For the purposes of the USGS data, domestic water use encompasses everything we do with water at home. “Common indoor water uses are drinking, food preparation, washing clothes and dishes, bathing, and flushing toilets,” the report explains. “Common outdoor uses are watering lawns and gardens or maintaining pools, ponds, or other landscape features in a domestic environment.”
The report credits a number of federal policy interventions with reducing home water use. The National Energy Policy Act of 1992 is a big one. It established efficiency standards for toilets (the now ubiquitous 1.6 gallons per flush), bathroom faucets (2.2 gallons per minute at 60 psi) and shower heads (2.5 gallons per minute at 80 psi). The legislation passed with overwhelming bipartisan support and was signed into law by President George H.W. Bush. Further amendments to the bill, passed in 2005, improved efficiencies for water-using appliances, such as dishwashers and washing machines.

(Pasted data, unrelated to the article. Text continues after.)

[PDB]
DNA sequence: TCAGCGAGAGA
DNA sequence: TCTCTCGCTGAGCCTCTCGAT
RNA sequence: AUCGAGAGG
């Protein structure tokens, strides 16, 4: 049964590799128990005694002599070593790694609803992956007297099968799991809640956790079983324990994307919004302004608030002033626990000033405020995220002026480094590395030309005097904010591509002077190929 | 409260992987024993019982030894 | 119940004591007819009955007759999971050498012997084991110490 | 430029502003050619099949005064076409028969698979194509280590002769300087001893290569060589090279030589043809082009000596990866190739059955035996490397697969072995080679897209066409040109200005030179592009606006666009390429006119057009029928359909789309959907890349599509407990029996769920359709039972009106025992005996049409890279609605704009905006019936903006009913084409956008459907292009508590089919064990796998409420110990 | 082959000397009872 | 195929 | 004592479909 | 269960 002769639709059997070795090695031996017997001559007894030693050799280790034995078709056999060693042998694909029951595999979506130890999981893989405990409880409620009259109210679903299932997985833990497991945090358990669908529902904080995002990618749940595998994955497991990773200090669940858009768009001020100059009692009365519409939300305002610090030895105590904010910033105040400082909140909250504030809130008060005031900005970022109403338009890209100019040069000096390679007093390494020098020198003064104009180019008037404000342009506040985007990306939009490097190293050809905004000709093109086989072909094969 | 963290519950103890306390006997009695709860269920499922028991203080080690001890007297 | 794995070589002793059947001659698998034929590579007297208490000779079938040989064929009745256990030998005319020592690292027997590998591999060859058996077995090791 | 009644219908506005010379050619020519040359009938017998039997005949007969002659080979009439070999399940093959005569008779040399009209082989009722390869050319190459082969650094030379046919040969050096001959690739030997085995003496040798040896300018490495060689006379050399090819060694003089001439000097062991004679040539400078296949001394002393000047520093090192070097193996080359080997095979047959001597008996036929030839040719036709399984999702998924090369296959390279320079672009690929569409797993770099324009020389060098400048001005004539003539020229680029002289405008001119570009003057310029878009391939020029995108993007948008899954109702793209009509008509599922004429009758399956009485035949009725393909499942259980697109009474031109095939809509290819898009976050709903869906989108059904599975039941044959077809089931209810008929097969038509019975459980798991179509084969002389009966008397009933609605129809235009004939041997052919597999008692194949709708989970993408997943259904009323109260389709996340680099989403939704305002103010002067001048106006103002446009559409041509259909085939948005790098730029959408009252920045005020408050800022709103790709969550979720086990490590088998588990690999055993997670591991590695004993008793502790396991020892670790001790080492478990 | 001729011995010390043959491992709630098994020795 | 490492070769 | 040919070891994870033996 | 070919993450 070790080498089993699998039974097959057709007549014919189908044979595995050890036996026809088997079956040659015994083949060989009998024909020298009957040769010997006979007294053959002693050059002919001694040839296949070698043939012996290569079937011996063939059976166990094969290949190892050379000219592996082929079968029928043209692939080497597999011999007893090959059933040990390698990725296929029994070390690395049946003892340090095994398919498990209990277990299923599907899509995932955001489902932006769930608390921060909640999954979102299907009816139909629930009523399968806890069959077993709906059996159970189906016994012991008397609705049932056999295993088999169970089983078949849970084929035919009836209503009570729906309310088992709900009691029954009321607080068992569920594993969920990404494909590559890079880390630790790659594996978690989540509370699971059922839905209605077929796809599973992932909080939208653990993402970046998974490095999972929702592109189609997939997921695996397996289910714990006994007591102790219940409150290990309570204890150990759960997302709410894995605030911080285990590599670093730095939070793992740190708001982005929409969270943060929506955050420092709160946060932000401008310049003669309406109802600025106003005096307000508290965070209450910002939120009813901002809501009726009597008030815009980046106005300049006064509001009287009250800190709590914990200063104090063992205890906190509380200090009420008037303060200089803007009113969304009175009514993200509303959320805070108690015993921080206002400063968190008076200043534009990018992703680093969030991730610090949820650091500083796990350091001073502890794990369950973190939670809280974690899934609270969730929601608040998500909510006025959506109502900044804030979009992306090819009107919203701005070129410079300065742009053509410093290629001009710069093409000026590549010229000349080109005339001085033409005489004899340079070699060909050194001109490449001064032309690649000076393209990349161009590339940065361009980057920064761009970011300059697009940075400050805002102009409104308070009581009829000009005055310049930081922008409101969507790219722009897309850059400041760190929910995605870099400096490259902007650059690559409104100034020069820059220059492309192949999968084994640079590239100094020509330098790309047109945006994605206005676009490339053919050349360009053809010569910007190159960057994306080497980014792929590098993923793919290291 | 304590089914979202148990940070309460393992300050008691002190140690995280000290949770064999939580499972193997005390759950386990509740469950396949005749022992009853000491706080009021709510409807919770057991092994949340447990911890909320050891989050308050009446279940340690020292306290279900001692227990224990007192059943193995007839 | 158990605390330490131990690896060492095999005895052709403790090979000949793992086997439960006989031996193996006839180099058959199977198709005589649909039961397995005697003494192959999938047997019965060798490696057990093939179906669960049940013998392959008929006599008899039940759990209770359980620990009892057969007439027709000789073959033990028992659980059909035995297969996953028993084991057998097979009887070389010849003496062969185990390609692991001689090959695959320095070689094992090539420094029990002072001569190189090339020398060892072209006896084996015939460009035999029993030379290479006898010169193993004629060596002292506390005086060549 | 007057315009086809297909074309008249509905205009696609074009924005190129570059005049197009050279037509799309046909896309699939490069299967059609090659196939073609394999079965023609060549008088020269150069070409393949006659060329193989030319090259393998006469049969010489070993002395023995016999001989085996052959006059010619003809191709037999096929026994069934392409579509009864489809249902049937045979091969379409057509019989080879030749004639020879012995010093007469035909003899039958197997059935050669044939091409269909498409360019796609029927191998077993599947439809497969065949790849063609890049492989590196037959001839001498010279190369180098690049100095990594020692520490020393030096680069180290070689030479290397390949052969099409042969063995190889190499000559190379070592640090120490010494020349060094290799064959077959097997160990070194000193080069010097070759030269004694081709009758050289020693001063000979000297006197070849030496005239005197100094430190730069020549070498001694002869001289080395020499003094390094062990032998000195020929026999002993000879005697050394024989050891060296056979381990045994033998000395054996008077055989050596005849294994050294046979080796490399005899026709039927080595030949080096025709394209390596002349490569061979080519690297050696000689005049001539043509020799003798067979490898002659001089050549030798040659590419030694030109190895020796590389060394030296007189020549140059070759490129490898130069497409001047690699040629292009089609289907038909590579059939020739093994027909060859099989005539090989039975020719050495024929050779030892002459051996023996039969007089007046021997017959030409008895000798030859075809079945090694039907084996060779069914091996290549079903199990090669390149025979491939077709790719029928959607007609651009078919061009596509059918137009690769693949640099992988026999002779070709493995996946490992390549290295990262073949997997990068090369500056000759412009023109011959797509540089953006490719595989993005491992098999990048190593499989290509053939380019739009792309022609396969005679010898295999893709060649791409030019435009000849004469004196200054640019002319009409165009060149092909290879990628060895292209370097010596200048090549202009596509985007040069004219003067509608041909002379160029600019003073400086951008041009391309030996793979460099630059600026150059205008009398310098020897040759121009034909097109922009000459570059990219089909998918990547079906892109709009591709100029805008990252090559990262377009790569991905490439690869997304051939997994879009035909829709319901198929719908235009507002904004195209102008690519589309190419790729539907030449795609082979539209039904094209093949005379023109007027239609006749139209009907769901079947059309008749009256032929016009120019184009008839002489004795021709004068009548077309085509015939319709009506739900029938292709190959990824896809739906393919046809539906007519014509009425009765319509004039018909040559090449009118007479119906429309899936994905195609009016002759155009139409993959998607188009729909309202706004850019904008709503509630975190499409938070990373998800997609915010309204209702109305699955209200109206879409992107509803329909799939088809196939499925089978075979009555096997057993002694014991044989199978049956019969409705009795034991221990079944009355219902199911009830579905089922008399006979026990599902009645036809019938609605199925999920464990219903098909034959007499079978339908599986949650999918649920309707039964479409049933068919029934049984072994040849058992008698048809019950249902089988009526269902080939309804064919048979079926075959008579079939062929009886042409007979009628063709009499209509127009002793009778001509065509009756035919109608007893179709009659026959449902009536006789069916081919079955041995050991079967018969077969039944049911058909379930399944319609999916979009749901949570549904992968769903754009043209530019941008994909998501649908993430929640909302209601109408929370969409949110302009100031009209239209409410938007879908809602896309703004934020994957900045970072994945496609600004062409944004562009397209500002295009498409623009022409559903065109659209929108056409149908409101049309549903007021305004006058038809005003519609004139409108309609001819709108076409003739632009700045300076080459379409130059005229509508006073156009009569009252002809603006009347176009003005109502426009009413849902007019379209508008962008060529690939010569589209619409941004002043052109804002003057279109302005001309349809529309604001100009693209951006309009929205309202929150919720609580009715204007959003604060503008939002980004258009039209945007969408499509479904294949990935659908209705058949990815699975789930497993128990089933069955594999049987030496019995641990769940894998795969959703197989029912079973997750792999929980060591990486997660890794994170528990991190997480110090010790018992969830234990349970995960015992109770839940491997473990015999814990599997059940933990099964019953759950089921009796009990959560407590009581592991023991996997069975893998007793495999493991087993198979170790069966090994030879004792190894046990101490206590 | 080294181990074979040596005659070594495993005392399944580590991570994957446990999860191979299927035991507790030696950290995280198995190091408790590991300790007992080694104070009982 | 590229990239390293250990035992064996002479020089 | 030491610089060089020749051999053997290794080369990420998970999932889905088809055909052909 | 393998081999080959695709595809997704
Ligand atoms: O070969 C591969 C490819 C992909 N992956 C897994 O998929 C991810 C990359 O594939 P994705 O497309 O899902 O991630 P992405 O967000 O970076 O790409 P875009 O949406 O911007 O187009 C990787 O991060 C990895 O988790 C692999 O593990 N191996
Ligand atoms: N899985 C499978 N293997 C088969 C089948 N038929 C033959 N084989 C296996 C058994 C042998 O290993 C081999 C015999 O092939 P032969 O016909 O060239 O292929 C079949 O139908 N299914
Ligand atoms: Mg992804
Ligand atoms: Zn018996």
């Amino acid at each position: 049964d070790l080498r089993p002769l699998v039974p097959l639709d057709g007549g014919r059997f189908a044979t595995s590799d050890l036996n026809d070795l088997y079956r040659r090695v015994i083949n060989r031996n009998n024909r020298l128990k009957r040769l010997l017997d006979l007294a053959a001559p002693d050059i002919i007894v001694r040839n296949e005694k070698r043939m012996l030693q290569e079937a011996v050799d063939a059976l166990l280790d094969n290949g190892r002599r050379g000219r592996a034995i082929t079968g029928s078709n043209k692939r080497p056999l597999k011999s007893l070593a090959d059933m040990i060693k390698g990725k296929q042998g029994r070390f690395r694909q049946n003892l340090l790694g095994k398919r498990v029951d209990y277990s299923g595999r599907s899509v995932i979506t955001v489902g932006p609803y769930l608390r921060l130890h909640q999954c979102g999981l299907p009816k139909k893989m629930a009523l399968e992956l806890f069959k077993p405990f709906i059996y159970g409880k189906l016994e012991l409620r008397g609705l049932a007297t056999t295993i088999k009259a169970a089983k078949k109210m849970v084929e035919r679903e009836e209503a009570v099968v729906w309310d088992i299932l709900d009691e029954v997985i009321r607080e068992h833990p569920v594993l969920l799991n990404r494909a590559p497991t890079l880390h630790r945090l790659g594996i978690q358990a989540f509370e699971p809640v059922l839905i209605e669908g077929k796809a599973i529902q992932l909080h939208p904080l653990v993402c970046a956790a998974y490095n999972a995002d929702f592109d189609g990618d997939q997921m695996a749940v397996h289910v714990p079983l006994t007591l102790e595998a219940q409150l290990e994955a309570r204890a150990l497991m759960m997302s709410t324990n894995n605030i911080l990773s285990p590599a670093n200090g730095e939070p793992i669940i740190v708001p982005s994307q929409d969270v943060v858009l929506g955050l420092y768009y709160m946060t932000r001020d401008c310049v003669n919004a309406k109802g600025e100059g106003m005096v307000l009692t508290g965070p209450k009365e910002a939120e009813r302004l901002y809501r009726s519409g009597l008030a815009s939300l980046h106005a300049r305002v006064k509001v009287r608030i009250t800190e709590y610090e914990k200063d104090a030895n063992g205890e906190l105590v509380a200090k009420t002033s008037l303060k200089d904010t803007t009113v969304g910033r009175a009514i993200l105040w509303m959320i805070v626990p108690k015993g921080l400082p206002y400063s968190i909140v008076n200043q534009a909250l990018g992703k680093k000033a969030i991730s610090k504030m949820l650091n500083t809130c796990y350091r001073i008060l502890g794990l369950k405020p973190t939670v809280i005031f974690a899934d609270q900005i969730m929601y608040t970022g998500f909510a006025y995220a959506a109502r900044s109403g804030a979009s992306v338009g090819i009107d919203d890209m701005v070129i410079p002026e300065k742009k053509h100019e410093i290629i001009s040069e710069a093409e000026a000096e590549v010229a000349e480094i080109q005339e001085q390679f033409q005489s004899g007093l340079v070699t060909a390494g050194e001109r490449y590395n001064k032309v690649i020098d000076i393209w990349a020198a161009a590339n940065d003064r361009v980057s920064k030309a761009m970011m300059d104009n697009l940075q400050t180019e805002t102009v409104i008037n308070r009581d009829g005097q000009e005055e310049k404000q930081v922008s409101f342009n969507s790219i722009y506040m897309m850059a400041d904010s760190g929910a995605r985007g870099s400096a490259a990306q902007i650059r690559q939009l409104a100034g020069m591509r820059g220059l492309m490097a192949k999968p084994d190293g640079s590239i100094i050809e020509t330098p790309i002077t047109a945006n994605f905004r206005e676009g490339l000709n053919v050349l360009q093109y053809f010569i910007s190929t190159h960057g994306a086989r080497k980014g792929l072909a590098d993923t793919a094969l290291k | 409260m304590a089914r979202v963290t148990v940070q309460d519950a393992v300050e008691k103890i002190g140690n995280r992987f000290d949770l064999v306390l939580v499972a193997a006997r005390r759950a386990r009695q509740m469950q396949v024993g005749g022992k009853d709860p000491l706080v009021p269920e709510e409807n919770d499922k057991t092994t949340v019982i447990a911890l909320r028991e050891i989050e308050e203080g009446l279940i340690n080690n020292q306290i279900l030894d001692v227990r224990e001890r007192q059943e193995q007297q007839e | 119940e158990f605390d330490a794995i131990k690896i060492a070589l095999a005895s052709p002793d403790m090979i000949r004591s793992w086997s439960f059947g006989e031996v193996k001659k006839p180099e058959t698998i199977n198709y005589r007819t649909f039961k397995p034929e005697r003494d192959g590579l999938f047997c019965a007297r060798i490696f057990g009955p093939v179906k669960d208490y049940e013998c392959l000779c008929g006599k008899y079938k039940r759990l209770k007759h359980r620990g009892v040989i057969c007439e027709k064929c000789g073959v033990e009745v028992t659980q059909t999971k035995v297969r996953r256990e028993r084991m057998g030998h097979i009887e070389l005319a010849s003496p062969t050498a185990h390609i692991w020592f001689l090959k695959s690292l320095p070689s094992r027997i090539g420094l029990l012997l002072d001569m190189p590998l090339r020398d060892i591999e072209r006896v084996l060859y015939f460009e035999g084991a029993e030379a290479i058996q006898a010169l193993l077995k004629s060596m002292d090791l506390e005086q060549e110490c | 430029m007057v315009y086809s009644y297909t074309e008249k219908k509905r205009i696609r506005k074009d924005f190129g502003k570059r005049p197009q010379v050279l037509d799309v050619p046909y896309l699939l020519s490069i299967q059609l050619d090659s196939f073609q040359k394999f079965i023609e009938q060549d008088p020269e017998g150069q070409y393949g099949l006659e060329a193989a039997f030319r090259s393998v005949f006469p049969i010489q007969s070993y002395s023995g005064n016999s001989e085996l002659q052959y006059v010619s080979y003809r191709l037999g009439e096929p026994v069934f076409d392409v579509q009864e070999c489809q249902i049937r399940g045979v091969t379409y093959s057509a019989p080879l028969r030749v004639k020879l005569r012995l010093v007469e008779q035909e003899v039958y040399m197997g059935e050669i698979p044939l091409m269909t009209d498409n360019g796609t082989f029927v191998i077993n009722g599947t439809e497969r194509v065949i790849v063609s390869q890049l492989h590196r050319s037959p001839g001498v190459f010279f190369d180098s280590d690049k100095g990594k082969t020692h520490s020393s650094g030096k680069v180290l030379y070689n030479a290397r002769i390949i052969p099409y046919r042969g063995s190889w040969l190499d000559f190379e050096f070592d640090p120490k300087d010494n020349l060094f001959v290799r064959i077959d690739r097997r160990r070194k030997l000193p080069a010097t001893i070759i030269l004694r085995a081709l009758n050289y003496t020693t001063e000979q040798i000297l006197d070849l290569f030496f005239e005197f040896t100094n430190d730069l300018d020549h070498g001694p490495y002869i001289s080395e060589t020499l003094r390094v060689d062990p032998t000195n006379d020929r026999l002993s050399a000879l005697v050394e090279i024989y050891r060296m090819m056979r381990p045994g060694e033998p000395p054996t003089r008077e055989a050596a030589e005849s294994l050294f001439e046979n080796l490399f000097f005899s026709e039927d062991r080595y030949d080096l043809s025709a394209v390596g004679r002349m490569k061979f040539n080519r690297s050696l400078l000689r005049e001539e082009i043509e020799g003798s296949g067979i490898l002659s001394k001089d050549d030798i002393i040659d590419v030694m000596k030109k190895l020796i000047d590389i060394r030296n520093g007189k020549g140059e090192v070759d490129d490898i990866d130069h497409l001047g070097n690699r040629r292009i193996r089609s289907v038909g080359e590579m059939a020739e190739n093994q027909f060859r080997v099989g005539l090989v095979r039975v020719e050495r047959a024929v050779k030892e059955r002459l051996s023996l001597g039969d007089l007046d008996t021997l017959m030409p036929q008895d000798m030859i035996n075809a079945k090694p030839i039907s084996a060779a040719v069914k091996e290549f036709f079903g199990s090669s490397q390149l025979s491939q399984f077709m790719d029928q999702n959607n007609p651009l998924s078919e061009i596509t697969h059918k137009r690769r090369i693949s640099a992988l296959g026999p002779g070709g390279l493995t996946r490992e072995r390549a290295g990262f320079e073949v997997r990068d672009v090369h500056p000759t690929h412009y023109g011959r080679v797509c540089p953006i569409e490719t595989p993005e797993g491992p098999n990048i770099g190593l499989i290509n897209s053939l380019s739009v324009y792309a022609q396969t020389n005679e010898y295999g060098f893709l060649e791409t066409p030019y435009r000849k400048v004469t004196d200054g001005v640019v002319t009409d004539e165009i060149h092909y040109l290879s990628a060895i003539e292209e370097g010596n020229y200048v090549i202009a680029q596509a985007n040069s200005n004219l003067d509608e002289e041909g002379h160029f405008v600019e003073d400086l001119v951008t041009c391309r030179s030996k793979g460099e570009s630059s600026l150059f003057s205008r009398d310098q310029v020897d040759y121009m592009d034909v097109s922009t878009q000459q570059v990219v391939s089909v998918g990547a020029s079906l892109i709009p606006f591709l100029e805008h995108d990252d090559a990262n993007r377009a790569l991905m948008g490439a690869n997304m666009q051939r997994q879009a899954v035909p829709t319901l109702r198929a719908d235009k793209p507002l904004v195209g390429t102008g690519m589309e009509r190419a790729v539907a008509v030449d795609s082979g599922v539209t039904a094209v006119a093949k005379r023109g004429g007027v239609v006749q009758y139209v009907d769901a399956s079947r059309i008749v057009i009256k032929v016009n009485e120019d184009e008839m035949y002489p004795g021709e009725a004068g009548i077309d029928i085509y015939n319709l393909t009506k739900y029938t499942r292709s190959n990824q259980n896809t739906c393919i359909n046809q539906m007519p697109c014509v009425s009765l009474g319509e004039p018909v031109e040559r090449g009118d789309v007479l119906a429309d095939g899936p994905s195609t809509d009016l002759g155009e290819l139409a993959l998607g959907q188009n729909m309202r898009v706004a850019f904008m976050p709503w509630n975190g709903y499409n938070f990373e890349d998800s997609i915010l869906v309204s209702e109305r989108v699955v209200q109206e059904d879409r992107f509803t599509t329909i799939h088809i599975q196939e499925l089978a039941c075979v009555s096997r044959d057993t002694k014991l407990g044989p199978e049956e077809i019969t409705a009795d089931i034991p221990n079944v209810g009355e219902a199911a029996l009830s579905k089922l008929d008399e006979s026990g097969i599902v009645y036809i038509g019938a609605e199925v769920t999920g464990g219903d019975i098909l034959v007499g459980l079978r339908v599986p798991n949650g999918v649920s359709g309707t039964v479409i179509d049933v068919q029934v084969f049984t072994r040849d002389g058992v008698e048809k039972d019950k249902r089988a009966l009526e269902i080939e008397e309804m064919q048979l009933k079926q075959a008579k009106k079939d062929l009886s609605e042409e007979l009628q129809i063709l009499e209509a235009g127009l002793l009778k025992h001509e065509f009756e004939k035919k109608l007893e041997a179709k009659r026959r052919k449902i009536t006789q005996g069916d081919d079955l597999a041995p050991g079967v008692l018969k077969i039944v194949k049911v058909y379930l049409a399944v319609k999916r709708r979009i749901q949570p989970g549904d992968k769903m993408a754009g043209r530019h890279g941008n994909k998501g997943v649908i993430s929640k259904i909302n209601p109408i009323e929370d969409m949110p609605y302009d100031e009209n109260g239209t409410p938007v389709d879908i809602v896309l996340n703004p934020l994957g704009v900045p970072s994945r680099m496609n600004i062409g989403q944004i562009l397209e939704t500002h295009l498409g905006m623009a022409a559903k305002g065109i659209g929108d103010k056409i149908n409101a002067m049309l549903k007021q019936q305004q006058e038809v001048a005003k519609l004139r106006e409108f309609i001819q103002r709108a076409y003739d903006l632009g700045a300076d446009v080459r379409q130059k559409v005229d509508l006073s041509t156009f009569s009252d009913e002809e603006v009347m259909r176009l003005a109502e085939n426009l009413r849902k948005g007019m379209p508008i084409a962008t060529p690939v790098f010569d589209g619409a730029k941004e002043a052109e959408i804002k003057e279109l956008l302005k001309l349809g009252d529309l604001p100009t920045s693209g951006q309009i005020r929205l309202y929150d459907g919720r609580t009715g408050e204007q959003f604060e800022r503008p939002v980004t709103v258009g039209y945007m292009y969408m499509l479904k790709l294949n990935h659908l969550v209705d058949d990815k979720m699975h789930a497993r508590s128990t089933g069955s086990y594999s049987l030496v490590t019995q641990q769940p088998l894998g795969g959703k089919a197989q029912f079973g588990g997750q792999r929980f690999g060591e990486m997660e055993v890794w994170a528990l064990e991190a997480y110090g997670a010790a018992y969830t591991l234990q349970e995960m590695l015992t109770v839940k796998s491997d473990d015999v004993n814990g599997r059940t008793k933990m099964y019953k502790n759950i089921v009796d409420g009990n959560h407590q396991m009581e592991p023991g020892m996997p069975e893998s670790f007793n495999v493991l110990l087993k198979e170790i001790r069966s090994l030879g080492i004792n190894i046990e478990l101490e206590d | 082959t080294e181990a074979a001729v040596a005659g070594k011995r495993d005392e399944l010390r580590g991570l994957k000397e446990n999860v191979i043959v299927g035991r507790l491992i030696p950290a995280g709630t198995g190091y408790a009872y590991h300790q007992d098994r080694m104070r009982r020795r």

It's worth pointing out that domestic water use accounts for just a tiny fraction of overall American water consumption, on the order of about 1 percent. Thermoelectric power (e.g., steam-driven electric turbines) accounts for 41 percent of all water use, while irrigation for crops eats up another 37 percent.
As part of its report, the USGS published this nifty map, breaking down the different water use categories at the county level.